Skip to content

Illustration by Security Management

Police Brutality Protests Escalate in Nigeria

Violence escalated sharply yesterday in Nigeria after protesters were reportedly shot by members of the Nigerian army in Lekki, a suburb of Lagos. Witnesses told the BBC that 12 people had been killed.

Nationwide protests against the Special Anti-Robbery Squad (SARS)—a branch of law enforcement accused of profiling, assault, and abuse—began weeks ago in Nigeria. On 11 October, the government announced the disbanding of SARS, but this is the fourth time the government has declared the disbanding or reform of the force, and activists are not satisfied, Time reported.

Protesters are demanding justice for the families of victims of police brutality, retraining of SARS officers before their redeployment to other police units, and an independent body to oversee police brutality investigations.

SARS was formed in 1984 to address an increase in armed robbery and crime, but since then it has been widely accused of unlawful conduct; Amnesty International reported at least 82 cases of torture, ill-treatment, and extrajudicial execution in the past three years. The current protests were kicked off when a video circulated online earlier this month showing a man being beaten, apparently by SARS police.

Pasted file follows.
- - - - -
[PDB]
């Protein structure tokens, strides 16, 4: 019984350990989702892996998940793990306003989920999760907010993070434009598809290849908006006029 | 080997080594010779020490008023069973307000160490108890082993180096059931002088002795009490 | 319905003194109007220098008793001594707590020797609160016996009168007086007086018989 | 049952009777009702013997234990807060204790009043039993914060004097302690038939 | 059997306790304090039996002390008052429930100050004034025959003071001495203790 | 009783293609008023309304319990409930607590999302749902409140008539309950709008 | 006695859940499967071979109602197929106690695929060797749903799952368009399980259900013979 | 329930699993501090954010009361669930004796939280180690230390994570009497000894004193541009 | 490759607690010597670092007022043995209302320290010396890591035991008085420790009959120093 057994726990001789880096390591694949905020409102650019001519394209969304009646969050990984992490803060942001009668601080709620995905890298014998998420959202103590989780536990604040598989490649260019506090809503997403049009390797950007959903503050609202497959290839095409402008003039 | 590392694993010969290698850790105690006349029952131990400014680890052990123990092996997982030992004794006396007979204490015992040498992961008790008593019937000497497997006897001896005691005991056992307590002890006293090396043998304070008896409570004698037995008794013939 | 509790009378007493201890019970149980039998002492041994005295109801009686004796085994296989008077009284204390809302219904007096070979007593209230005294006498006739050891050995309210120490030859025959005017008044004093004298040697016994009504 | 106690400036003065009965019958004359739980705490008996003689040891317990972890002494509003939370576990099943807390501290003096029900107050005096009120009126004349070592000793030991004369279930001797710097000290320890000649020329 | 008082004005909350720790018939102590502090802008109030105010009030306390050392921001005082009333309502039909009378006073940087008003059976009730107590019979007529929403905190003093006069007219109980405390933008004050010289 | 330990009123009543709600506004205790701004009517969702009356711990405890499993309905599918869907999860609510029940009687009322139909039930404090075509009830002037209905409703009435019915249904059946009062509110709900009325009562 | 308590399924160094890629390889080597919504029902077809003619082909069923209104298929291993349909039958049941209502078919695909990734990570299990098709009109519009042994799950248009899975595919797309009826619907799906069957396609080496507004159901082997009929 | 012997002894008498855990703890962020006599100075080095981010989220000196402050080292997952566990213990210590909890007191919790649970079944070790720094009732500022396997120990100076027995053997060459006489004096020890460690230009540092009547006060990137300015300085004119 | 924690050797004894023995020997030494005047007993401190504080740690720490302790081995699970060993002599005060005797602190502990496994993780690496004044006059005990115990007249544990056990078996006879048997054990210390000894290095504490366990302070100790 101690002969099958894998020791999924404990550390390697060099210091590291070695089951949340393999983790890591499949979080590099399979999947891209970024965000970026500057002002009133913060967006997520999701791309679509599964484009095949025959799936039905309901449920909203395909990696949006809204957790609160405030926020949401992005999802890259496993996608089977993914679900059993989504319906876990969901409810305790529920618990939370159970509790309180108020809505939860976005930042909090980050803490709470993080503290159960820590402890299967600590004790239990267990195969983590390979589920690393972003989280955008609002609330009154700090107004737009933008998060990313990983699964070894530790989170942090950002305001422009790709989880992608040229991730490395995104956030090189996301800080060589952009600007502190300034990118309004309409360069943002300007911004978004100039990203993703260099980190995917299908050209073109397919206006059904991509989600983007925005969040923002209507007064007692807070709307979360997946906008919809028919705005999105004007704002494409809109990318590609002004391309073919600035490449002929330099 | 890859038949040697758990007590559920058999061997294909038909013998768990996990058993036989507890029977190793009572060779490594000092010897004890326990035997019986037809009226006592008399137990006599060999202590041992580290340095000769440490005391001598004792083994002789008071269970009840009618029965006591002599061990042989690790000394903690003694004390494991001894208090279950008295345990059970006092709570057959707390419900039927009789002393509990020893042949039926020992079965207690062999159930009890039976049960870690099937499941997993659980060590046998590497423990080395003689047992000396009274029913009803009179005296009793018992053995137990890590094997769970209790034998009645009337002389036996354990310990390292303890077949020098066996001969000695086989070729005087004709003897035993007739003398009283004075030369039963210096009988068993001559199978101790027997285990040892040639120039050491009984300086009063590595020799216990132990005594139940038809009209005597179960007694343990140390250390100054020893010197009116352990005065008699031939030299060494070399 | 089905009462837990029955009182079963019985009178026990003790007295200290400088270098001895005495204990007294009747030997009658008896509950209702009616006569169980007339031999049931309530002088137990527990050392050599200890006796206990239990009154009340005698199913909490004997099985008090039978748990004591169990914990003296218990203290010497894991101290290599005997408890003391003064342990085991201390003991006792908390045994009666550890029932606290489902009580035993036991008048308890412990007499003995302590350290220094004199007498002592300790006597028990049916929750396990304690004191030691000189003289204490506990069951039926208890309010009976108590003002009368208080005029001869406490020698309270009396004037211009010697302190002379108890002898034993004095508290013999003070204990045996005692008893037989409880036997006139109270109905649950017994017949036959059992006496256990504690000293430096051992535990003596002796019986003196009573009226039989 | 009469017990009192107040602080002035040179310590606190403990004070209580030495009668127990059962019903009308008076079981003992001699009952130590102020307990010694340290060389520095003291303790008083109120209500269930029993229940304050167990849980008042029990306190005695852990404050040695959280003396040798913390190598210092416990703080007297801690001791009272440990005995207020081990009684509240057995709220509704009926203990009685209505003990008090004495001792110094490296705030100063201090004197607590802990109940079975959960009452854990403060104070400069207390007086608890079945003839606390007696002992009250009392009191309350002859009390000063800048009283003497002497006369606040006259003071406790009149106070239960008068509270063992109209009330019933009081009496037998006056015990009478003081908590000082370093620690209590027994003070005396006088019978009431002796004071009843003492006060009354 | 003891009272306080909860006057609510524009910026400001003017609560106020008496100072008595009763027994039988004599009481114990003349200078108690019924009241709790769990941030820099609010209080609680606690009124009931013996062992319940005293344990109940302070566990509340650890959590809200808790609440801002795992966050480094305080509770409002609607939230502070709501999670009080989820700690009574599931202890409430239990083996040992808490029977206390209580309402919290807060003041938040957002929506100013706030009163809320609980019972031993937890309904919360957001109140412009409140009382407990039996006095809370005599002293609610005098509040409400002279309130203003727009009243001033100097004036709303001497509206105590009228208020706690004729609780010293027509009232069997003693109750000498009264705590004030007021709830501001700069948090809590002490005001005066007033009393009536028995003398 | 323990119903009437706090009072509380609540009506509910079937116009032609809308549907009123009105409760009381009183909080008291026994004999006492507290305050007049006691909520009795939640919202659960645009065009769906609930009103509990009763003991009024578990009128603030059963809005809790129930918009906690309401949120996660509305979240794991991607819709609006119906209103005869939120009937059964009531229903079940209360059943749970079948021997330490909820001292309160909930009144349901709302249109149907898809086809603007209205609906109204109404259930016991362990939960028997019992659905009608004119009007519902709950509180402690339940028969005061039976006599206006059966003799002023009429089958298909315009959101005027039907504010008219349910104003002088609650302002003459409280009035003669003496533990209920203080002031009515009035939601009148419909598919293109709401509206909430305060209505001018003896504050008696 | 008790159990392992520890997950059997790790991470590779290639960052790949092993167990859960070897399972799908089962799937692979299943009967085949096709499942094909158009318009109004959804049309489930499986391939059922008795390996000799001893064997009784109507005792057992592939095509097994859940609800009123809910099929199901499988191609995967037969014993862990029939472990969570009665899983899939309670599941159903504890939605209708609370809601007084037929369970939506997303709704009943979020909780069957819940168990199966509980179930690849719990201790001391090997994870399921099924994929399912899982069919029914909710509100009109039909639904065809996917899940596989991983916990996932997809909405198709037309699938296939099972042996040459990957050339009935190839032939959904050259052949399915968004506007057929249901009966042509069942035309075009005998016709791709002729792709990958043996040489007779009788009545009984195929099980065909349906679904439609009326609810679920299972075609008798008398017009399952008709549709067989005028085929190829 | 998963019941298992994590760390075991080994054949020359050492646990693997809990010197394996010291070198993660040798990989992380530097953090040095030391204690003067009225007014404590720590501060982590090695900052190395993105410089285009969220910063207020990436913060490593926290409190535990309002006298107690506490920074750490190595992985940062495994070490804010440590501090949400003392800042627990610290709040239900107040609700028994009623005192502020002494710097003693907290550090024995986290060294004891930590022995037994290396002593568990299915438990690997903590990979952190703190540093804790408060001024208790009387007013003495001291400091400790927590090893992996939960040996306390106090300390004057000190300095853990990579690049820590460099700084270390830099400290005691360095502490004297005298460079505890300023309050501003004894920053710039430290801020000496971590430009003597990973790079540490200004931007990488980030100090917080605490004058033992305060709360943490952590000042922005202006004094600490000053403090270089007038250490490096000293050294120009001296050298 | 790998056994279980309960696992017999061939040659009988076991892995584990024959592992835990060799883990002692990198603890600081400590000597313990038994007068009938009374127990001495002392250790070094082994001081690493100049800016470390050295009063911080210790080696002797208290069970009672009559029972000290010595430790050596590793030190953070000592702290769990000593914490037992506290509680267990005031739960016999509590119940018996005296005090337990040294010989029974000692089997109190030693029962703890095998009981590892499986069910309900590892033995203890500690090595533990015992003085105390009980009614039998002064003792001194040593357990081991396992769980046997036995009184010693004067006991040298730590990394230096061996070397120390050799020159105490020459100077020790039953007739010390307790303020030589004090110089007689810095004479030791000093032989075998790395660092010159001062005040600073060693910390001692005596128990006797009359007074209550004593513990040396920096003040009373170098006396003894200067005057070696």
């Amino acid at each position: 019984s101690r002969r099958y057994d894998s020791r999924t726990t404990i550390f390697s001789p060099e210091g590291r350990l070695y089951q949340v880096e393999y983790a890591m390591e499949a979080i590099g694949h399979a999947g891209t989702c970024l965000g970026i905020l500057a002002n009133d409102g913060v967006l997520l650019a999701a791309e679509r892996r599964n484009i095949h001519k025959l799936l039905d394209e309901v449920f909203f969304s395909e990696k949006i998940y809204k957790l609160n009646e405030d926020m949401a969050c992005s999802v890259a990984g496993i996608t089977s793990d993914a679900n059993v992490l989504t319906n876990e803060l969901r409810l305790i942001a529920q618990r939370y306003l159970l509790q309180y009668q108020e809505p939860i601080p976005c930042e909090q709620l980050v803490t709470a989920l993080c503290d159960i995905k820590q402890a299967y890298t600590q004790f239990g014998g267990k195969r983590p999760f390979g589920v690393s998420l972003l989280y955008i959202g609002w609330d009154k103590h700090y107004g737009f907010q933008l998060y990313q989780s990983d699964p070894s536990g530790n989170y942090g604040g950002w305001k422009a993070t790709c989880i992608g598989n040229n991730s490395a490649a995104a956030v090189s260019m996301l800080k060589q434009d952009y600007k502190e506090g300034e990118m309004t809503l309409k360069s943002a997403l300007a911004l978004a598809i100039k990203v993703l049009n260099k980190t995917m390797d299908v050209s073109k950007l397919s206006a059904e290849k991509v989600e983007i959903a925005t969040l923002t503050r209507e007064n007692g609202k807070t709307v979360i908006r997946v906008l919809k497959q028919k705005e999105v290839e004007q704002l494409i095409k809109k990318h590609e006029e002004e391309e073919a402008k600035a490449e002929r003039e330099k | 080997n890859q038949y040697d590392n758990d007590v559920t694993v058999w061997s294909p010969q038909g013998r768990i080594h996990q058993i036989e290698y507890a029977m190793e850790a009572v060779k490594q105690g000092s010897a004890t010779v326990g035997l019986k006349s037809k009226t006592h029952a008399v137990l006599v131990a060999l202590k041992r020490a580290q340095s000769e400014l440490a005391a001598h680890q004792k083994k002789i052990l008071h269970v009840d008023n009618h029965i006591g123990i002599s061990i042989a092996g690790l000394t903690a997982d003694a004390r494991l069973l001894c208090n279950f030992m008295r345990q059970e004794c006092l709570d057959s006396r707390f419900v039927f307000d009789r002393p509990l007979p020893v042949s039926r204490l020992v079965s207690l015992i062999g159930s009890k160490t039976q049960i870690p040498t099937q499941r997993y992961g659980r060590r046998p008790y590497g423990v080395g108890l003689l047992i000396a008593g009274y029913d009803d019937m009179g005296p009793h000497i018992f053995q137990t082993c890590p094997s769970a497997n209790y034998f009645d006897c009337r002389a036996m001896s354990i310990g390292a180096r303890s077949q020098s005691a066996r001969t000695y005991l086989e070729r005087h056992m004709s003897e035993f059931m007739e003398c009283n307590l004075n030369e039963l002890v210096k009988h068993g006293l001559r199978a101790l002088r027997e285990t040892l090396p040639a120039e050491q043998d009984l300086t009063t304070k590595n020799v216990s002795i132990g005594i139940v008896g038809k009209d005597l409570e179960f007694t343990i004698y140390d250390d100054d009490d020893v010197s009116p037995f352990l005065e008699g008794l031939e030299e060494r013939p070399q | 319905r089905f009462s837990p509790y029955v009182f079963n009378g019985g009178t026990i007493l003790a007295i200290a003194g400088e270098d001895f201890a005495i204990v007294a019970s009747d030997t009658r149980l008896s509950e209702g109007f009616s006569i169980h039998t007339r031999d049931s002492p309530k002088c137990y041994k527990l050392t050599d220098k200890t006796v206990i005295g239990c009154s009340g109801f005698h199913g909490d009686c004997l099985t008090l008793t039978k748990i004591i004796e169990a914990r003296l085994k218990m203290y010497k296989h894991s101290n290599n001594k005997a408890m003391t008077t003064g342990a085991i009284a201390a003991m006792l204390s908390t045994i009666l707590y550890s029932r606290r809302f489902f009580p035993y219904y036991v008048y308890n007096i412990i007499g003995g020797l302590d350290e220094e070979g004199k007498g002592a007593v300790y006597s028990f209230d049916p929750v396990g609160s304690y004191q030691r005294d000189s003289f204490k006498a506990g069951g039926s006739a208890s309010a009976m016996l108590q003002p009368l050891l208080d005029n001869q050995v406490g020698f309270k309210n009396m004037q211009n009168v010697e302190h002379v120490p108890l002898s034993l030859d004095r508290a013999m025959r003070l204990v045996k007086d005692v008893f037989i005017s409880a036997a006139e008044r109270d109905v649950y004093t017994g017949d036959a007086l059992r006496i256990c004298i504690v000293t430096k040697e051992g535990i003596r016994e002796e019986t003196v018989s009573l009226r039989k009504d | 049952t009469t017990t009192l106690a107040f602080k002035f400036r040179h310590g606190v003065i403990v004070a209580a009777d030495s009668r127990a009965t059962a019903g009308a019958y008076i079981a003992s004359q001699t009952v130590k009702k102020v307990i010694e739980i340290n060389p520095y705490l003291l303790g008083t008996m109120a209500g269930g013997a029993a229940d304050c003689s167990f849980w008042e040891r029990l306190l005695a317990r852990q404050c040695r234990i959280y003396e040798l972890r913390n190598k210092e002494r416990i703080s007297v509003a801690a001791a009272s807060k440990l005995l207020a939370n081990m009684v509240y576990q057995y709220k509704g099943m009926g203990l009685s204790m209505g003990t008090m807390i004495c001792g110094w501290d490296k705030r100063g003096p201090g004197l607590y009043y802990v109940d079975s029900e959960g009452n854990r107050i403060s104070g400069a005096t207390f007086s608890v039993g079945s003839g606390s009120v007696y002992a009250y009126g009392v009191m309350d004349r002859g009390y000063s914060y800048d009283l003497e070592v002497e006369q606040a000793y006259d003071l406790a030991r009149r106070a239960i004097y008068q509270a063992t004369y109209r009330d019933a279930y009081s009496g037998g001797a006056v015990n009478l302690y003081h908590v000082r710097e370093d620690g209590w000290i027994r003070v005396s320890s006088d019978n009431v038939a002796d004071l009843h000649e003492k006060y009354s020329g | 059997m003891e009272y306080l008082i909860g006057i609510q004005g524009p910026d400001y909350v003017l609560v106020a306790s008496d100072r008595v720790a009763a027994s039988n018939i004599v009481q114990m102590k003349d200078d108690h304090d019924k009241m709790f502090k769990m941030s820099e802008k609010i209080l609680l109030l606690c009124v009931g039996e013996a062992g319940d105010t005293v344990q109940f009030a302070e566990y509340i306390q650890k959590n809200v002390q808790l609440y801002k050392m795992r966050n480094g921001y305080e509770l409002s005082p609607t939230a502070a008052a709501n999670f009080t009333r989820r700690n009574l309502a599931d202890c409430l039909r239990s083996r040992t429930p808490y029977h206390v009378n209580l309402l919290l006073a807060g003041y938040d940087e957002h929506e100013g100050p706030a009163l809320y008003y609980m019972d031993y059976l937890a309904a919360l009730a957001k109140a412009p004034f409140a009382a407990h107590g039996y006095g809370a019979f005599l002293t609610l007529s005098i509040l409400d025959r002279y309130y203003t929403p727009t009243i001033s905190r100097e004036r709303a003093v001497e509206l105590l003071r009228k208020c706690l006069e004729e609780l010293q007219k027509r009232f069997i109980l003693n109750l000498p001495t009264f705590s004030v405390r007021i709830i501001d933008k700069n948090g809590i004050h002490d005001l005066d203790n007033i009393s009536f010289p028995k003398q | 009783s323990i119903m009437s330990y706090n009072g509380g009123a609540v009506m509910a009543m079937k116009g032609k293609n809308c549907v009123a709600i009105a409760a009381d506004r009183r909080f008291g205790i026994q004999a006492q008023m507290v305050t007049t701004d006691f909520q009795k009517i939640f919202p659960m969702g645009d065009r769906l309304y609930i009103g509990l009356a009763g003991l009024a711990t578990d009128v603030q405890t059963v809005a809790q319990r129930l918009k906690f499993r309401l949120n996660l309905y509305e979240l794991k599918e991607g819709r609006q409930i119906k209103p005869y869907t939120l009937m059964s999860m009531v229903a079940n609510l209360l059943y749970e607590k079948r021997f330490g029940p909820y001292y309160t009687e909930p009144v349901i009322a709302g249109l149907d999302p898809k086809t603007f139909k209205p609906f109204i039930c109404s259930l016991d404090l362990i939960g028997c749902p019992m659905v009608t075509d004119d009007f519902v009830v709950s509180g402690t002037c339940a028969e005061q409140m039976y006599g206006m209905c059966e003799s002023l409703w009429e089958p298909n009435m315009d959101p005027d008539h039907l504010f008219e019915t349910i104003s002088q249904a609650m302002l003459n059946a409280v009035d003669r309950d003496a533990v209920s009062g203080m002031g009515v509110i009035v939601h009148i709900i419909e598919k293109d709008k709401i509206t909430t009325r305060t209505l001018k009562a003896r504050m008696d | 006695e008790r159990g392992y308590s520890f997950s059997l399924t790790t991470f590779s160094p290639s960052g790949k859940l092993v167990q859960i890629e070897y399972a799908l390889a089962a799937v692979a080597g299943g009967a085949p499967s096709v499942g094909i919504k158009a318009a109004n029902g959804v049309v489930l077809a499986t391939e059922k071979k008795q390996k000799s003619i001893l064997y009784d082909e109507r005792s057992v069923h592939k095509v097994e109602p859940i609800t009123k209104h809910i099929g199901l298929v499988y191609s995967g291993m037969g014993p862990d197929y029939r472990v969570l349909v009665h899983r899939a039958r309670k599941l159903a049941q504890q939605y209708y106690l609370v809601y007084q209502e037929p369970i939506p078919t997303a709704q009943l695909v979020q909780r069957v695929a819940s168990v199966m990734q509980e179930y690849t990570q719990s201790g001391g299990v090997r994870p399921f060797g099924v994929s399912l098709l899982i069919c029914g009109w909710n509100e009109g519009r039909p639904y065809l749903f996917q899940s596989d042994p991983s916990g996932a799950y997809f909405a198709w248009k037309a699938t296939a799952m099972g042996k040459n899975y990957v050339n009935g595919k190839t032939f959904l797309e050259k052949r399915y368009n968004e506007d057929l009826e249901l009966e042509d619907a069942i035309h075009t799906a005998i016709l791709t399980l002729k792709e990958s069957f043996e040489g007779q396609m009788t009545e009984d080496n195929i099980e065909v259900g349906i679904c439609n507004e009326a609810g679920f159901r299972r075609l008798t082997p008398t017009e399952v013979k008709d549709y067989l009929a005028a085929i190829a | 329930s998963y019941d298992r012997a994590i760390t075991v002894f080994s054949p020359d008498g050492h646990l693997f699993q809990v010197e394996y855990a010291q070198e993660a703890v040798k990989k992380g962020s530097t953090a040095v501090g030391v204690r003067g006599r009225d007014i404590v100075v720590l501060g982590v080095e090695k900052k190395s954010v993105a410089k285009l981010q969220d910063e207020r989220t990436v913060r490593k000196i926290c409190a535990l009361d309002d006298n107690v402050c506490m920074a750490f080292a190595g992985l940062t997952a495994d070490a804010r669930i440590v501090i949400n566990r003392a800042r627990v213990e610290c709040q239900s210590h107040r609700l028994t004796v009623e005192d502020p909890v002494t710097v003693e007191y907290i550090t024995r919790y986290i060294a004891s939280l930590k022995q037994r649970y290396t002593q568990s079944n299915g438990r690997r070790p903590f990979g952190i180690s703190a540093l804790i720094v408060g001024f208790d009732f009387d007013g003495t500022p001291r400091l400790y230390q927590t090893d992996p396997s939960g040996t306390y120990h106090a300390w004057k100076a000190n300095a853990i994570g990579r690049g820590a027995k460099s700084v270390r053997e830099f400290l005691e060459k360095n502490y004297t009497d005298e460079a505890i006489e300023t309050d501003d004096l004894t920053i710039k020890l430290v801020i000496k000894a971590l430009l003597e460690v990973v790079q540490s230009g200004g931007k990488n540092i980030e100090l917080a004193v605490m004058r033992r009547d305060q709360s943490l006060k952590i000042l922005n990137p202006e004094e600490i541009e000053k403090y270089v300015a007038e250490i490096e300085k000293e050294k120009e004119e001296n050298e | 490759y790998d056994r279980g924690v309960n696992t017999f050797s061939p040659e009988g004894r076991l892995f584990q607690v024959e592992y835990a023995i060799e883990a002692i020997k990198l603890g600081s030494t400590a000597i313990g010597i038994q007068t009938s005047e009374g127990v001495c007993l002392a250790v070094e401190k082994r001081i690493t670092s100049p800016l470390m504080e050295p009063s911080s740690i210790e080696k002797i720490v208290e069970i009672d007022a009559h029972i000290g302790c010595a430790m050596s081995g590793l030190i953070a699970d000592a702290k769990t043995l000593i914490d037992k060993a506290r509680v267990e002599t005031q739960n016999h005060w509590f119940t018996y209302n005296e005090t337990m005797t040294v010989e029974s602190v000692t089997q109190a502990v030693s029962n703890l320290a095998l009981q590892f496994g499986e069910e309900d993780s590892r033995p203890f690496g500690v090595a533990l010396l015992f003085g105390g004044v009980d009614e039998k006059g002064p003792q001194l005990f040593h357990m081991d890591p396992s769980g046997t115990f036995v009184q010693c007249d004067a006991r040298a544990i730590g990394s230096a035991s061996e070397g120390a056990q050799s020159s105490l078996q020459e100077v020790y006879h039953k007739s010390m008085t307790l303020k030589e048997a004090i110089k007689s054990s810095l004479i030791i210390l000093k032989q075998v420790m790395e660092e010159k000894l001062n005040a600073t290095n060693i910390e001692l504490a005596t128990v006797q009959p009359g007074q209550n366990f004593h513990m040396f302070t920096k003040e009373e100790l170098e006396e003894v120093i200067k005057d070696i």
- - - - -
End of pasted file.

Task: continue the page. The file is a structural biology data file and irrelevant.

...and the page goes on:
The situation in Nigeria continues to evolve, as security forces and government officials increasingly clash with protesters. Crowds attacked two correctional facilities on Monday, and on Tuesday authorities announced nearly 2,000 inmates had broken out of jail. The Inspector-General of Police said anti-riot police were being deployed across Nigeria, The Associated Press reported. A police station was set on fire in Lagos on Tuesday morning. Lagos state Governor Babajide Sanwo-Olu saying that criminals have hijacked the protests, and that he had “watched with shock how what began as a peaceful #EndSARS protest has degenerated into a monster that is threatening the wellbeing of our society.”

Counter-protesters have also waded in—Amnesty International cites footage posted online of dozens of young men armed with machetes, knives, and sticks attacking protesters last week during a sit-in, The Guardian reported.

A 24-hour statewide curfew was imposed by the government on Lagos in response to the growing protests and conflicts. All Lagos schools were closed, and students were instructed to learn using radio, television, and online media instead, according to CNN.

Amnesty International reported late yesterday that there was “credible but disturbing evidence” that security forces in Lagos had fatally shot protesters demonstrating at the Lekki Toll Plaza against police brutality, in violation of a new citywide curfew.

The U.S. consulate in Lagos closed on Tuesday and remains closed today.